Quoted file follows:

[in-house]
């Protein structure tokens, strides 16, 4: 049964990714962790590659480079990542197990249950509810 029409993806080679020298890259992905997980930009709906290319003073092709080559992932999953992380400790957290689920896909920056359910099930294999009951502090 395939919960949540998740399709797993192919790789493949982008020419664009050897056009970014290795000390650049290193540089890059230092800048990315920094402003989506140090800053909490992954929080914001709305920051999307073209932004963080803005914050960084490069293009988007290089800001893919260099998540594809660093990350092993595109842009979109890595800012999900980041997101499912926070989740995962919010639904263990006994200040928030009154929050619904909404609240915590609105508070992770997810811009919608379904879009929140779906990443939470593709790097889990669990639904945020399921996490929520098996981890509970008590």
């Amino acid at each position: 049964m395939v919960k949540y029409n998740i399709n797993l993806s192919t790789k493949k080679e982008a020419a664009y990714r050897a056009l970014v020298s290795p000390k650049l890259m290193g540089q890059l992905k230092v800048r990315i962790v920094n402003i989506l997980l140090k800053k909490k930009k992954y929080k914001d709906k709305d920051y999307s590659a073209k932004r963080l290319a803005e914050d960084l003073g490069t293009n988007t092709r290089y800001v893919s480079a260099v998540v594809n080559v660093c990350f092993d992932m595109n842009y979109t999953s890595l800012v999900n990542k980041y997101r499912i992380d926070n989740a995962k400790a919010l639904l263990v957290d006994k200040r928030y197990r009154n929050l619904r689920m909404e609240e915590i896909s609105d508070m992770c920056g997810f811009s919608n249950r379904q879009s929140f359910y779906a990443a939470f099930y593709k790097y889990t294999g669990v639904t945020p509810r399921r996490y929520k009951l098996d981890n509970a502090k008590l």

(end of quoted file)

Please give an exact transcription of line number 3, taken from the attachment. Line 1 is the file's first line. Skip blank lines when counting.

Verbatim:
């Amino acid at each position: 049964m395939v919960k949540y029409n998740i399709n797993l993806s192919t790789k493949k080679e982008a020419a664009y990714r050897a056009l970014v020298s290795p000390k650049l890259m290193g540089q890059l992905k230092v800048r990315i962790v920094n402003i989506l997980l140090k800053k909490k930009k992954y929080k914001d709906k709305d920051y999307s590659a073209k932004r963080l290319a803005e914050d960084l003073g490069t293009n988007t092709r290089y800001v893919s480079a260099v998540v594809n080559v660093c990350f092993d992932m595109n842009y979109t999953s890595l800012v999900n990542k980041y997101r499912i992380d926070n989740a995962k400790a919010l639904l263990v957290d006994k200040r928030y197990r009154n929050l619904r689920m909404e609240e915590i896909s609105d508070m992770c920056g997810f811009s919608n249950r379904q879009s929140f359910y779906a990443a939470f099930y593709k790097y889990t294999g669990v639904t945020p509810r399921r996490y929520k009951l098996d981890n509970a502090k008590l």